MIQ was significantly strengthened during 2020 making an upper limit of 30 active cases in MIQ feasibly safe. However, with global new cases trending past 800,000 per day, no sign of a decrease, and the threat from new strains, both the current number of arrivals into New Zealand and the number of active cases in MIQ are no longer sustainable.
The introduction of the negative test requirement for entry should decrease active cases and to a lesser extent the number of entries. If entries and active cases continue at present levels, then it is likely New Zealand will see a further breach into the community in the next three months and almost certainly within the next six months.
Recommendation Capping Arrivals and Reducing Active Case Numbers in MIQ: With the number of world cases trending past 800,000 per day and no sign of slowing down, and the threat from new strains; at current levels, both the number of arrivals into New Zealand, which are over five times higher than those for Queensland which has a similar population and the number of active cases in MIQ are no longer sustainable. The government needs to consider capping arrivals at 300 per day or 2,100 per week, and, when the number of active cases in MIQ reaches 20 to 30 cases, cap the number of entries to a lower level.
10. Vaccination Strategy for Māori
The Ministry of Health Vaccination Strategy ostensibly regards Māori as a priority group and aims to
The vaccination strategy is subject to change according to three scenarios. Māori are only a priority when there is a severe outbreak under Scenario 3. This is contradictory to the epidemic-pandemic history of Aotearoa New Zealand which shows that Māori as indigenous peoples are the most vulnerable people in the country. Kaumātua, koroua and kuia and other Māori aged over 50 who are at particular risk of Covid-19 are not included as at-risk in any scenario. This too falls short of Te Tiriti.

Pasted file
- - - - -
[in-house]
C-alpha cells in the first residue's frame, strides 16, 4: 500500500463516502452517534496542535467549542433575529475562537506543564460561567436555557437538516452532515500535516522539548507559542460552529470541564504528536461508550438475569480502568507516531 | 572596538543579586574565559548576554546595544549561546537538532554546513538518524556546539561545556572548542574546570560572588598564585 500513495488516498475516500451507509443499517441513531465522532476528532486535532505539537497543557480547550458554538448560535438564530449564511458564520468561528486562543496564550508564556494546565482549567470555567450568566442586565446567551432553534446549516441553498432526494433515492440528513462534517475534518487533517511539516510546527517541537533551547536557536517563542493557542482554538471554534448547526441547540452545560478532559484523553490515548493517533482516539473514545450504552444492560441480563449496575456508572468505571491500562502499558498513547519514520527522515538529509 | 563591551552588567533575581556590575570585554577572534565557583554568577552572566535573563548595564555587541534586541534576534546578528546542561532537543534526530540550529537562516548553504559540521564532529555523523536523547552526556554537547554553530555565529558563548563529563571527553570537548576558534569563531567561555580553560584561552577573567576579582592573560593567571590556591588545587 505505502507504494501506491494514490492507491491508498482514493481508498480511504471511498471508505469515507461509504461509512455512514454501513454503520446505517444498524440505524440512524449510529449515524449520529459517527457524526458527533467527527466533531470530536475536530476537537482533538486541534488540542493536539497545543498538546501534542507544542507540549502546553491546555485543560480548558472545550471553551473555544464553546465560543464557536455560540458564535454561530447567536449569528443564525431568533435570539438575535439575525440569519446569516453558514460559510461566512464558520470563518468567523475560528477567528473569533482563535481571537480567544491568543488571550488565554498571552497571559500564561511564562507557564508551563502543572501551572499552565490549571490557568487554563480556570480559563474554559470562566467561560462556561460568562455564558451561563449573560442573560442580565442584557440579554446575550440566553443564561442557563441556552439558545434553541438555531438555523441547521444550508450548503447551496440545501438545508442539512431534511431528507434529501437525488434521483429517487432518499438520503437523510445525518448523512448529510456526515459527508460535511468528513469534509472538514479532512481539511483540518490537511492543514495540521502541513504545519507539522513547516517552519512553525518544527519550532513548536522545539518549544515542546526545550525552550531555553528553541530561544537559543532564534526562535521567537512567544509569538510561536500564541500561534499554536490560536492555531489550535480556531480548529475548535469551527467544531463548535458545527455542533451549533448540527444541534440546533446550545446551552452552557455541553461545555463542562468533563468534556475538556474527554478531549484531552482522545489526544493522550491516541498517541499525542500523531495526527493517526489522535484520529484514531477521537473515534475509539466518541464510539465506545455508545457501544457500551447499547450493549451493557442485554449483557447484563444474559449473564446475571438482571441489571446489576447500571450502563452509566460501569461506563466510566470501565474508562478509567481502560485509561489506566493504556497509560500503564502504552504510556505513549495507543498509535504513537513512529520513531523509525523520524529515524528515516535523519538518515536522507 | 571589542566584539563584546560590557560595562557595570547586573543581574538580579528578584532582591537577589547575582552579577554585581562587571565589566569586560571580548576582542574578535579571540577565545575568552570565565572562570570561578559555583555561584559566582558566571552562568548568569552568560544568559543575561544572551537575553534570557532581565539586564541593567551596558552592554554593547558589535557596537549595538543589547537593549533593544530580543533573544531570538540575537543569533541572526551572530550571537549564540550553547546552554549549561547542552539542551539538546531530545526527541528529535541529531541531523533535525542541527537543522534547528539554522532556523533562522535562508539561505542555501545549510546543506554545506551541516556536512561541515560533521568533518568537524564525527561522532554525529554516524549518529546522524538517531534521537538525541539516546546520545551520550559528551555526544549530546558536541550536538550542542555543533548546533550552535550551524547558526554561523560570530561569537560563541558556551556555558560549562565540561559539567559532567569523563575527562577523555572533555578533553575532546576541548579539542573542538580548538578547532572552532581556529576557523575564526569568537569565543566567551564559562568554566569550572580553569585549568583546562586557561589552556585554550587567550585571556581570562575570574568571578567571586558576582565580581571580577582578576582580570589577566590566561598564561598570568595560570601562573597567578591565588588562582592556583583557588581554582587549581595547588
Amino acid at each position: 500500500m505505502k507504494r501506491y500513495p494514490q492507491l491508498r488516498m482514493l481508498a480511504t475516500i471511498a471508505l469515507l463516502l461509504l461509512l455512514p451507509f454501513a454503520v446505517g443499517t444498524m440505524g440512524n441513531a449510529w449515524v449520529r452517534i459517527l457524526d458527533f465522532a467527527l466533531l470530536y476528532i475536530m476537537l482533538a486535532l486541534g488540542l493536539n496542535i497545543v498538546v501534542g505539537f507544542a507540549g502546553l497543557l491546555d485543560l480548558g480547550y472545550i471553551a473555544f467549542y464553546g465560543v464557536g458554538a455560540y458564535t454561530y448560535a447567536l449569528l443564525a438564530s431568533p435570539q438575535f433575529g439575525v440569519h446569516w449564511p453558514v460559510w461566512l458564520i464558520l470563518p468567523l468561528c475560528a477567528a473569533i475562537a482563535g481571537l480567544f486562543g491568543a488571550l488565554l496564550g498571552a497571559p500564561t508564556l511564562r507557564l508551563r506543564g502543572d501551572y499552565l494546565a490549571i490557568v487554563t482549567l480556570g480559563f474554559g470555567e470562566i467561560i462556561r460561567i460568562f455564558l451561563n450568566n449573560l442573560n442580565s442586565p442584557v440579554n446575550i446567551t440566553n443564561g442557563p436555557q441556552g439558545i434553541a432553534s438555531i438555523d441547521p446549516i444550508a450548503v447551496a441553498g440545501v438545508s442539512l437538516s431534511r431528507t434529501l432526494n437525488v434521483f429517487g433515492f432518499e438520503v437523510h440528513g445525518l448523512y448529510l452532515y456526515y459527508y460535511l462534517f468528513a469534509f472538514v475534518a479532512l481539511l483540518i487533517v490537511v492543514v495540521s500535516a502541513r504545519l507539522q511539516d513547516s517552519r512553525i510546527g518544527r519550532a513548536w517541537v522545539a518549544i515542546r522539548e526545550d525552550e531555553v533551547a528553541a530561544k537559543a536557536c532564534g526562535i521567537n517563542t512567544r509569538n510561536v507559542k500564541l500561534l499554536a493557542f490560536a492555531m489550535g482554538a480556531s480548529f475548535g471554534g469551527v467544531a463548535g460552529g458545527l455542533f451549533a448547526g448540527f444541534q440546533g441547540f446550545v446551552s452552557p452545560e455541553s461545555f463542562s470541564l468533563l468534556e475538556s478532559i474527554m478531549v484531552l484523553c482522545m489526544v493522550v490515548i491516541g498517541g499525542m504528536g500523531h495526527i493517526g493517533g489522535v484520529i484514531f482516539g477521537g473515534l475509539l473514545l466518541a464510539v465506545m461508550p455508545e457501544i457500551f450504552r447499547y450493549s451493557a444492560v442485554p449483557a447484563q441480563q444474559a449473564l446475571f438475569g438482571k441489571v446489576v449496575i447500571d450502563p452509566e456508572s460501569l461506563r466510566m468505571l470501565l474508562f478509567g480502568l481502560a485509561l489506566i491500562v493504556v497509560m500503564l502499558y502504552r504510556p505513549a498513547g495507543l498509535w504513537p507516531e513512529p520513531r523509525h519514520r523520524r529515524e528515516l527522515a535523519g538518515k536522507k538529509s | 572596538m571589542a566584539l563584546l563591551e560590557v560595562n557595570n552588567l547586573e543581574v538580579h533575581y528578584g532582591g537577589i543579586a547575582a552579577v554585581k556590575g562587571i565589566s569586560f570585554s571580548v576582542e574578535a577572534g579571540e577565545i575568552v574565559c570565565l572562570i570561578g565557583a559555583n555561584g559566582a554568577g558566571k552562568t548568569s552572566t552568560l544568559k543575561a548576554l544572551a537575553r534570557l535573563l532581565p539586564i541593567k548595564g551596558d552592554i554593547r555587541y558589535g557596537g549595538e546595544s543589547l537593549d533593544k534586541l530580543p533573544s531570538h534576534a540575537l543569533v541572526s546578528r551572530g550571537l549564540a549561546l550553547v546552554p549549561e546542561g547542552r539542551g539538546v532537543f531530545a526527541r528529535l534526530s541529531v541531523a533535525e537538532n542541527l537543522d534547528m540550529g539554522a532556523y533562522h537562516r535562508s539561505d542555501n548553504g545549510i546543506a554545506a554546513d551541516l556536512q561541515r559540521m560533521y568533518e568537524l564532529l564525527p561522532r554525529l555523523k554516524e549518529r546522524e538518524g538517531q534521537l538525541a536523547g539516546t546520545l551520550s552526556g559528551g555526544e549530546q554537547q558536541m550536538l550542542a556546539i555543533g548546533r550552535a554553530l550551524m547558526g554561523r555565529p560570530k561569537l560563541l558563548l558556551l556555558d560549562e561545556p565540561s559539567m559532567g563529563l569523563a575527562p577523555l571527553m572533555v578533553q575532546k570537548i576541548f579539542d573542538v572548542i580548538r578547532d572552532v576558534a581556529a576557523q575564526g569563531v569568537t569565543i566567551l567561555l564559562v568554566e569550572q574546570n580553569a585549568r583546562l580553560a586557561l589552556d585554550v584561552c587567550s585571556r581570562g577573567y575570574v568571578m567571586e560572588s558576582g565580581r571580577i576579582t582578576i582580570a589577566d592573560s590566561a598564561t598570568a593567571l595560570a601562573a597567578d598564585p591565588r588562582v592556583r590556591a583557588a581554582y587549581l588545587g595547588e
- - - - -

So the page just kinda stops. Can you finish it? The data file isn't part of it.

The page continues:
Recommendation Vaccination Strategy for Māori: The government enter discussions with Māori to bring the Vaccination Strategy into line with Te Tiriti o Waitangi.
The current New Zealand Vaccination Strategy falls short of Ngā Tikanga o te Tiriti o Waitangi on protection, partnership, and equality. It is contradictory to the epidemic-pandemic history of Aotearoa New Zealand which shows that Māori as indigenous peoples are the most vulnerable people in the country. Kaumātua, koroua and kuia and other Māori aged over 50 who are at particular risk of Covid-19 are not specifically included as at-risk.
11. MIQ vs Airport Testing
On 31 December, in addition to existing day three and 12 tests, the government introduced an extra required day-zero/day-one test for all travellers arriving from Britain and the US. On 12 January, this was extended to travellers from all countries except Australia, some Pacific nations and Antarctica.